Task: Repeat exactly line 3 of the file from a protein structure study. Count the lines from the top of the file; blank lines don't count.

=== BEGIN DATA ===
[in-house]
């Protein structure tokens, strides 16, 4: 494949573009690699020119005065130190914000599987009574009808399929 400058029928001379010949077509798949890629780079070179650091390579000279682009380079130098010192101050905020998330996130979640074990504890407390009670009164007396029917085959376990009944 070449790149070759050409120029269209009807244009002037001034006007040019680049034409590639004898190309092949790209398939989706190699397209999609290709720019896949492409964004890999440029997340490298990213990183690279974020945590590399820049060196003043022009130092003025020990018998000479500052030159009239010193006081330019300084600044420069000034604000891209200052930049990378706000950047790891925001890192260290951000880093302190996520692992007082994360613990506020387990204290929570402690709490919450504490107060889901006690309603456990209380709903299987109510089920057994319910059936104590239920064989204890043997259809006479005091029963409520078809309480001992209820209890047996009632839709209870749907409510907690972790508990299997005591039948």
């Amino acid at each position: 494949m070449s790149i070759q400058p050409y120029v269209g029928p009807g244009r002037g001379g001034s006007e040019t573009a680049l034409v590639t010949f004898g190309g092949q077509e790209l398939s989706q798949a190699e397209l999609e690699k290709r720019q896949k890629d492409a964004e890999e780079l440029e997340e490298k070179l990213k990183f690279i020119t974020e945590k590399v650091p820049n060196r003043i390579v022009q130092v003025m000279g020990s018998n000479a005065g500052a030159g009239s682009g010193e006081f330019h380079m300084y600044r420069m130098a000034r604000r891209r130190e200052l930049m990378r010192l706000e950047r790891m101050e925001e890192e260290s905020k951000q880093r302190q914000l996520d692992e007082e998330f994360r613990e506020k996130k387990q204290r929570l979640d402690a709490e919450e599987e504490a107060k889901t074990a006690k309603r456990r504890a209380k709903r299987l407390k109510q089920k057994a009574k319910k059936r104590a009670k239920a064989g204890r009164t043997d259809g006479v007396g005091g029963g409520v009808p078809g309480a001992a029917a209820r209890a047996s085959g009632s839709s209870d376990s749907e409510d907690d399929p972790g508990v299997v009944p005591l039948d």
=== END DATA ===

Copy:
């Amino acid at each position: 494949m070449s790149i070759q400058p050409y120029v269209g029928p009807g244009r002037g001379g001034s006007e040019t573009a680049l034409v590639t010949f004898g190309g092949q077509e790209l398939s989706q798949a190699e397209l999609e690699k290709r720019q896949k890629d492409a964004e890999e780079l440029e997340e490298k070179l990213k990183f690279i020119t974020e945590k590399v650091p820049n060196r003043i390579v022009q130092v003025m000279g020990s018998n000479a005065g500052a030159g009239s682009g010193e006081f330019h380079m300084y600044r420069m130098a000034r604000r891209r130190e200052l930049m990378r010192l706000e950047r790891m101050e925001e890192e260290s905020k951000q880093r302190q914000l996520d692992e007082e998330f994360r613990e506020k996130k387990q204290r929570l979640d402690a709490e919450e599987e504490a107060k889901t074990a006690k309603r456990r504890a209380k709903r299987l407390k109510q089920k057994a009574k319910k059936r104590a009670k239920a064989g204890r009164t043997d259809g006479v007396g005091g029963g409520v009808p078809g309480a001992a029917a209820r209890a047996s085959g009632s839709s209870d376990s749907e409510d907690d399929p972790g508990v299997v009944p005591l039948d």